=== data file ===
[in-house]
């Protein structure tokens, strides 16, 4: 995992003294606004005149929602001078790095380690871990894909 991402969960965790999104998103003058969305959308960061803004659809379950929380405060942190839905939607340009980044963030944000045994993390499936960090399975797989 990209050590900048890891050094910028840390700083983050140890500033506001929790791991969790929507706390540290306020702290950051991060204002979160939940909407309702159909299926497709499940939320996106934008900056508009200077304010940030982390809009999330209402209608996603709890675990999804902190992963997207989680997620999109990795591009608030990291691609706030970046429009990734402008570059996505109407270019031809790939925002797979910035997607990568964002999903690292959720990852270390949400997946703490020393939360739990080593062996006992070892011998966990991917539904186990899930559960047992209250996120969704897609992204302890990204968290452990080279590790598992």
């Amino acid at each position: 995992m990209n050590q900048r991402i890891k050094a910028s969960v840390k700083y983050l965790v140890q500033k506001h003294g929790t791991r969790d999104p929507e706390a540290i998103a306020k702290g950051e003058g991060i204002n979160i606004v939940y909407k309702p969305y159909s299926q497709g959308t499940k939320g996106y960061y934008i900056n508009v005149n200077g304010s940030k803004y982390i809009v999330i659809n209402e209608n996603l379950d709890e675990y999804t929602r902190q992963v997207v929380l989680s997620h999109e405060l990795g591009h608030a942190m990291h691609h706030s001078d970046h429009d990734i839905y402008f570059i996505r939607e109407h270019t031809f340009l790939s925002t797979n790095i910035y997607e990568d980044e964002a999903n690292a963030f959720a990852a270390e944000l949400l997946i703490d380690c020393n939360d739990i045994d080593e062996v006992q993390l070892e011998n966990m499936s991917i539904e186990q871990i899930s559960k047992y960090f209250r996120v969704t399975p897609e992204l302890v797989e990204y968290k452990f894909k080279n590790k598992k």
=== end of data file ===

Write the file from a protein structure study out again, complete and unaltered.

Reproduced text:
[in-house]
């Protein structure tokens, strides 16, 4: 995992003294606004005149929602001078790095380690871990894909 991402969960965790999104998103003058969305959308960061803004659809379950929380405060942190839905939607340009980044963030944000045994993390499936960090399975797989 990209050590900048890891050094910028840390700083983050140890500033506001929790791991969790929507706390540290306020702290950051991060204002979160939940909407309702159909299926497709499940939320996106934008900056508009200077304010940030982390809009999330209402209608996603709890675990999804902190992963997207989680997620999109990795591009608030990291691609706030970046429009990734402008570059996505109407270019031809790939925002797979910035997607990568964002999903690292959720990852270390949400997946703490020393939360739990080593062996006992070892011998966990991917539904186990899930559960047992209250996120969704897609992204302890990204968290452990080279590790598992």
């Amino acid at each position: 995992m990209n050590q900048r991402i890891k050094a910028s969960v840390k700083y983050l965790v140890q500033k506001h003294g929790t791991r969790d999104p929507e706390a540290i998103a306020k702290g950051e003058g991060i204002n979160i606004v939940y909407k309702p969305y159909s299926q497709g959308t499940k939320g996106y960061y934008i900056n508009v005149n200077g304010s940030k803004y982390i809009v999330i659809n209402e209608n996603l379950d709890e675990y999804t929602r902190q992963v997207v929380l989680s997620h999109e405060l990795g591009h608030a942190m990291h691609h706030s001078d970046h429009d990734i839905y402008f570059i996505r939607e109407h270019t031809f340009l790939s925002t797979n790095i910035y997607e990568d980044e964002a999903n690292a963030f959720a990852a270390e944000l949400l997946i703490d380690c020393n939360d739990i045994d080593e062996v006992q993390l070892e011998n966990m499936s991917i539904e186990q871990i899930s559960k047992y960090f209250r996120v969704t399975p897609e992204l302890v797989e990204y968290k452990f894909k080279n590790k598992k």